Cannabidiol and neurodegenerative diseases

Over the last couple of years, ethnomedicinal research has expanded rapidly, and Cannabis sativa is perhaps the most widely studied plant so far. Before the advent of modern research, cannabis sativa has been used for the management of seizure disorders and movement disorders. Interestingly, only little scientific explanation exists for the therapeutic effects of cannabinoids on the brain and vital sections of the central nervous system. 

After many anecdotal reports on the efficacy of cannabis extracts in managing chronic human diseases, different scientific inquiries have been launched to establish a standard use for cannabis-derived products in humans. Now, there is a scientific basis establishing the role of cannabinoids in cell-to-cell signaling, glucose metabolism, memory formation, and appetite stimulation. Different literature reviews, experiment reports, and trial documents have also emerged on the potential of cannabidiol in the management of neurodegenerative diseases, including Parkinson’s, Alzheimer’s, and Huntington’s diseases, as well as multiple sclerosis.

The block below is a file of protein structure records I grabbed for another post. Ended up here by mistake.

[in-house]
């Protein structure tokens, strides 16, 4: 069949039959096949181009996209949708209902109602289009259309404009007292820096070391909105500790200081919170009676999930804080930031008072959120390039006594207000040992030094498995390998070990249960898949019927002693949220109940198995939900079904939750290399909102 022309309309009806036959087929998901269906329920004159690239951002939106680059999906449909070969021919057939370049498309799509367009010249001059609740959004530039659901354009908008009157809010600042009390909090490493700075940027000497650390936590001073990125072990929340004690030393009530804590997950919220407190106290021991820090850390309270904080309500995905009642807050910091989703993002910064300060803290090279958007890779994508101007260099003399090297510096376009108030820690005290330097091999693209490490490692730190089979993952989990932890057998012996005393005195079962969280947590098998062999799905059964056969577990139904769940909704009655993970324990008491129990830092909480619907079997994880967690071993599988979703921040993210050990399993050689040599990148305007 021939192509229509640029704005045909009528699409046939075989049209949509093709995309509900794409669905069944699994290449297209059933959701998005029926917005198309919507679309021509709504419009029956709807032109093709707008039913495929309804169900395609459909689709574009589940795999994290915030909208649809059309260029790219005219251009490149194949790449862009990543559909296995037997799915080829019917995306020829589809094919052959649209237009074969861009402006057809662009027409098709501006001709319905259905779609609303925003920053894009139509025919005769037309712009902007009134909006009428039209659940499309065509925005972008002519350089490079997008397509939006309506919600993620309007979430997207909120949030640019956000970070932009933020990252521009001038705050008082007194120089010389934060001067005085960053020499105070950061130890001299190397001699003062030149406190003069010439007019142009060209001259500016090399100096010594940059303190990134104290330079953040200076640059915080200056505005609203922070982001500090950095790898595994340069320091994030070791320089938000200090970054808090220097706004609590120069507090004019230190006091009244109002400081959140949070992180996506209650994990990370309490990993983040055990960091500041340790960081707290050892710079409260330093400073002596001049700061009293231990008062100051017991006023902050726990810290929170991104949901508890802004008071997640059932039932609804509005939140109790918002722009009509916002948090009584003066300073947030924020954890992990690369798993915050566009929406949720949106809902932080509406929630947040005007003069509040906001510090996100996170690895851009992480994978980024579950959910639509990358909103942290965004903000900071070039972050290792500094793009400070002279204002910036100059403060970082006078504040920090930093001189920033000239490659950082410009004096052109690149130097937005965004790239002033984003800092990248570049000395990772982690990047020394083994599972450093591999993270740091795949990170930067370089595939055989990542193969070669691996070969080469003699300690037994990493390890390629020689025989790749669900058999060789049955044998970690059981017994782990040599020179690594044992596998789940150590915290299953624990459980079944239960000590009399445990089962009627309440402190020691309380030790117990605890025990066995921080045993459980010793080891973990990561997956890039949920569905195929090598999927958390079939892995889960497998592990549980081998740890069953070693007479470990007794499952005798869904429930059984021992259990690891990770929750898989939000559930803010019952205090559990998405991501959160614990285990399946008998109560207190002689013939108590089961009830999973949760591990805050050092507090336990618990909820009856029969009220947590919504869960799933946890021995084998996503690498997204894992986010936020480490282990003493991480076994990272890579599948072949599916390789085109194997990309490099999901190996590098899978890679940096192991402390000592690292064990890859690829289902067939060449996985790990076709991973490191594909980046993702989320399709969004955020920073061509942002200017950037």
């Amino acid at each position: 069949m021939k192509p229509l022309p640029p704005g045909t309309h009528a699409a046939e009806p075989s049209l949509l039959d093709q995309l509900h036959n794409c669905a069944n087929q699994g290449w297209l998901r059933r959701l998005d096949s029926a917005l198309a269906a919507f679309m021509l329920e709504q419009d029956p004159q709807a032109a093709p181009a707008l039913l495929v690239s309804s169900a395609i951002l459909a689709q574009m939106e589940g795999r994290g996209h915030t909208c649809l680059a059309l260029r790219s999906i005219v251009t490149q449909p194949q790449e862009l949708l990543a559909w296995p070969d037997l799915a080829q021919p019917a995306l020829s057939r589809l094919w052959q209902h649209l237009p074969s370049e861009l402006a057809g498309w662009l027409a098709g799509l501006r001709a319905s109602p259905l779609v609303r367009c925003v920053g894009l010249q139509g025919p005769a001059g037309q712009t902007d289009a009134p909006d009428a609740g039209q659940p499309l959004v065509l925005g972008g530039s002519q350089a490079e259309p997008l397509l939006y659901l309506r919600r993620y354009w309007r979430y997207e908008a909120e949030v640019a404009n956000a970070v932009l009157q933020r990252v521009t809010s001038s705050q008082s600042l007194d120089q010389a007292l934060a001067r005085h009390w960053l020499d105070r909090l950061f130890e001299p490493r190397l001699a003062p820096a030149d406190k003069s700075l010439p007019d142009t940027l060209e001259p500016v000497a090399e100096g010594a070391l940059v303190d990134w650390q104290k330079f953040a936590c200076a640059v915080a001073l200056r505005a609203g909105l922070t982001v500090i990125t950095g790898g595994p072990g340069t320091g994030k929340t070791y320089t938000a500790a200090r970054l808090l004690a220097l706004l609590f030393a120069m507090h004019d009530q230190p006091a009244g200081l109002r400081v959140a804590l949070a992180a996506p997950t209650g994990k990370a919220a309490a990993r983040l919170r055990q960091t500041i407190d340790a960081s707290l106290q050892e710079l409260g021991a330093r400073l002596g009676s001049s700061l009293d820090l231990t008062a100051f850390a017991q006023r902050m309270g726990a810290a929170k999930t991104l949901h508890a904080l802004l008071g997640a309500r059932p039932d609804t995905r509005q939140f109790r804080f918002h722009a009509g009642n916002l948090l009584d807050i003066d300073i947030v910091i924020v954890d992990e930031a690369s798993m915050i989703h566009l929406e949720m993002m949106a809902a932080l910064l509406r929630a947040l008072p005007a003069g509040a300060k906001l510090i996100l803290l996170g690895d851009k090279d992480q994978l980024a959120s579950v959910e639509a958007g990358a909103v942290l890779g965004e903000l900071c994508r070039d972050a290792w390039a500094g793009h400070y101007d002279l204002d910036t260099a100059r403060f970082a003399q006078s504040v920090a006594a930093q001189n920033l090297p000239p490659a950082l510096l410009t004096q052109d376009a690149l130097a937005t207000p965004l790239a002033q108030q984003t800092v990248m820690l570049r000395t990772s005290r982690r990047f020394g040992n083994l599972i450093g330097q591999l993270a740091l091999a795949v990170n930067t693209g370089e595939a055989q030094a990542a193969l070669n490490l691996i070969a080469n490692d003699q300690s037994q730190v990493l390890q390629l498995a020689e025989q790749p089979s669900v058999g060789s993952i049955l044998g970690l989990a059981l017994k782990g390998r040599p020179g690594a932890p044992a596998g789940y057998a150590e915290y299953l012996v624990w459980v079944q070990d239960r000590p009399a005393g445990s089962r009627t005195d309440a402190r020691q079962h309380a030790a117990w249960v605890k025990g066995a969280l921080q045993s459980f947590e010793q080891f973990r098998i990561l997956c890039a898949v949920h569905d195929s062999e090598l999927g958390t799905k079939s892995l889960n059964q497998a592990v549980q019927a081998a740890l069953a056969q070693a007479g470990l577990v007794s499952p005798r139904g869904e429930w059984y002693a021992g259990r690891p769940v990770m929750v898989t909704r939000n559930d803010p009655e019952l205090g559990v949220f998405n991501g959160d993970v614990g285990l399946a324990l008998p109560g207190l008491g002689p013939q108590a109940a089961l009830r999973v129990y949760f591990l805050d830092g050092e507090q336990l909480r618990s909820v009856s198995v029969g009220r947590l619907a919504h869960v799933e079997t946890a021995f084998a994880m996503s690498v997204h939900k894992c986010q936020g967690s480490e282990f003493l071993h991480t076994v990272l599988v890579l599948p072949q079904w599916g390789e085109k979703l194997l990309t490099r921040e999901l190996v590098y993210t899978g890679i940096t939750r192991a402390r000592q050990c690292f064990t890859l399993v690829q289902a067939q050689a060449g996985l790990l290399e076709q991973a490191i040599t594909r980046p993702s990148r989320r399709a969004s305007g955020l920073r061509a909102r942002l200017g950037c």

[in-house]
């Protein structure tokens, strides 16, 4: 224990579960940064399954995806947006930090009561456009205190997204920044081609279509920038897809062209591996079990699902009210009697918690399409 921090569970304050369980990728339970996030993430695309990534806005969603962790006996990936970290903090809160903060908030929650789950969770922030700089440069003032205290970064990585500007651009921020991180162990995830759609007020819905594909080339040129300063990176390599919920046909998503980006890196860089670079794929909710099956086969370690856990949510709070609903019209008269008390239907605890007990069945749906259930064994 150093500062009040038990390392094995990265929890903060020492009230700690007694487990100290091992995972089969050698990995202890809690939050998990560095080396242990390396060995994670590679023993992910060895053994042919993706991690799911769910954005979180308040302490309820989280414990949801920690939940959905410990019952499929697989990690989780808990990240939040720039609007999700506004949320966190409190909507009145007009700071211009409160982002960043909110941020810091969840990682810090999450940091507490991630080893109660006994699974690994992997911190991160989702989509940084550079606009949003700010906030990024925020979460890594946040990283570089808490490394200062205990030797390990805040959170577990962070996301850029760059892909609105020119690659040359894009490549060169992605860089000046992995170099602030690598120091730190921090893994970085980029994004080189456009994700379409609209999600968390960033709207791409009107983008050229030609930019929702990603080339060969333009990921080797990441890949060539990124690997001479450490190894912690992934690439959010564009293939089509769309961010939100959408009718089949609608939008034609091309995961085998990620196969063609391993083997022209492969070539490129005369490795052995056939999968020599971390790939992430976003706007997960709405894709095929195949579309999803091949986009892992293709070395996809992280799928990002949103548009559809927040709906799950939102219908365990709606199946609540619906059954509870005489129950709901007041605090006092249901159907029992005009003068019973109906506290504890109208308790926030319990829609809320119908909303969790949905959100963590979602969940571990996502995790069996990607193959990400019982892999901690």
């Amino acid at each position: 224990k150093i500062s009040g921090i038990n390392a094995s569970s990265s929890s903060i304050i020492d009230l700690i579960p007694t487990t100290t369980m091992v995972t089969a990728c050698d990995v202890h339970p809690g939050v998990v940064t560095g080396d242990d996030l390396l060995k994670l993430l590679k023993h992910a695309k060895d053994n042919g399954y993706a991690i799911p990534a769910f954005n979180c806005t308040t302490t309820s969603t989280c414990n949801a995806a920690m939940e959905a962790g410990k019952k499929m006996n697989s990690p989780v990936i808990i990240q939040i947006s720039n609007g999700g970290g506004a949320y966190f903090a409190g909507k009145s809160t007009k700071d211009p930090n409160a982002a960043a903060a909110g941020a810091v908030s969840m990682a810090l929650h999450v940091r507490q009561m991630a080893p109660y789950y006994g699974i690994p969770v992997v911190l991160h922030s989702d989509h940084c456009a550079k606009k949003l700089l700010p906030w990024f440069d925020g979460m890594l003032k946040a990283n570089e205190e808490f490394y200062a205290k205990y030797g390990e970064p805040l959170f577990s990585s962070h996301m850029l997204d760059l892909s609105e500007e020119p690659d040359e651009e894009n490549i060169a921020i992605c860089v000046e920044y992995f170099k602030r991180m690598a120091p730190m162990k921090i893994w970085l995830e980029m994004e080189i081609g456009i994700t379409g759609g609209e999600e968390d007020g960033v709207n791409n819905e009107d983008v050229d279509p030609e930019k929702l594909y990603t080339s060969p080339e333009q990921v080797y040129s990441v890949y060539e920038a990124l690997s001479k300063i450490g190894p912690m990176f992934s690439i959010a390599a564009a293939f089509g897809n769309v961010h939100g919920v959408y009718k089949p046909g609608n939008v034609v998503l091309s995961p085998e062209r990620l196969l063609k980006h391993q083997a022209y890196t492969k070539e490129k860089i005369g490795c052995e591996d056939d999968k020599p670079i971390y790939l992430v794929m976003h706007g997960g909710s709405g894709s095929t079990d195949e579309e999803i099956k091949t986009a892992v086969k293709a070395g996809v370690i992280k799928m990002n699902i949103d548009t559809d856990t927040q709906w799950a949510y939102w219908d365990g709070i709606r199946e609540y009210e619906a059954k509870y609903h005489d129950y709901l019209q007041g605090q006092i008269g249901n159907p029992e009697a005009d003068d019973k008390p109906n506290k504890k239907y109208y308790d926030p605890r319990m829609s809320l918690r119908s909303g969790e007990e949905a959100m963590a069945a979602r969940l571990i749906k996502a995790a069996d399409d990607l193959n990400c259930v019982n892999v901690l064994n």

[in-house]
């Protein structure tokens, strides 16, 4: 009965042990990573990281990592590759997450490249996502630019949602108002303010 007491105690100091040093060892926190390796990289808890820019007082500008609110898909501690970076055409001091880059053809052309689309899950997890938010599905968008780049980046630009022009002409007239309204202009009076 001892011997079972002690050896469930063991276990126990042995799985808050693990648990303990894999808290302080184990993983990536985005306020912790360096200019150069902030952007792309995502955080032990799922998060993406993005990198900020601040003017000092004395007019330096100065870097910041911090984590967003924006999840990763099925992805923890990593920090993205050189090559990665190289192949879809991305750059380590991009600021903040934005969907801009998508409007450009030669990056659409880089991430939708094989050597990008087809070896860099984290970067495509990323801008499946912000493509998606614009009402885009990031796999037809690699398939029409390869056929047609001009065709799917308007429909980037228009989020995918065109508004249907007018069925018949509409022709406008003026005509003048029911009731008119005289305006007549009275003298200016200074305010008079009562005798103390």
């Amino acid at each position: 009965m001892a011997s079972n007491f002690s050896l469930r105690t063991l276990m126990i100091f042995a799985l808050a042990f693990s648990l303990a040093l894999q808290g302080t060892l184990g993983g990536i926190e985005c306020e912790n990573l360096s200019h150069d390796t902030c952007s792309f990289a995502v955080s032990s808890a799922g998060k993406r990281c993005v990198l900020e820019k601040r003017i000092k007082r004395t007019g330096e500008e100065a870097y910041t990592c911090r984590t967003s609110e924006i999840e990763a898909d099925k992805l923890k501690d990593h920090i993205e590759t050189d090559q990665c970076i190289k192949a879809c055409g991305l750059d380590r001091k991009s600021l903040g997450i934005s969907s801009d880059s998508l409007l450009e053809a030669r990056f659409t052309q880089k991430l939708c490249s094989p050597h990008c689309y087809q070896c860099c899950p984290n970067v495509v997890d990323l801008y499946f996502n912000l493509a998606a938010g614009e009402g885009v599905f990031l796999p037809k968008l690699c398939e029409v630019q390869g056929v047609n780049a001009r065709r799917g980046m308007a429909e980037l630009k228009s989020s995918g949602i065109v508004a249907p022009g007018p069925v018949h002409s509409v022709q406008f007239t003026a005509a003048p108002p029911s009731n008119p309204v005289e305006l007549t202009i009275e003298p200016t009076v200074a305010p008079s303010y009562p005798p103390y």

Pathophysiology of multiple sclerosis

Multiple sclerosis (MS) is a progressive, chronic neurological diseases of the central nervous system (CNS). Primarily, this disease destroys the myelin sheaths protecting the nerve cells of the brain and spinal cord. Based on disease course, multiple sclerosis is clinically categorized into any of four basic classes: relapsing-remitting MS, secondary progressive MS, primary progressive MS, and progressive-relapsing MS. 

Although MS is considered the most common cause of neurological disability, its etiology is largely unknown. The most widely accepted explanation for the cause of multiple sclerosis implicates the central nervous system’s autoimmune reaction. T-lymphocytes, oligodendrocytes, and macrophages infiltrate the CNS, causing multifocal inflammation is the primary cause of myelin sheath destruction. This destruction results in the formation of CNS plaques composed of inflammatory cells and demyelinated axons in the white and grey matter. The plagues develop into lesions disrupting the normal transmission of nerve impulses leading to neuronal dysfunctions diagnosed in people with multiple sclerosis (PLwMS).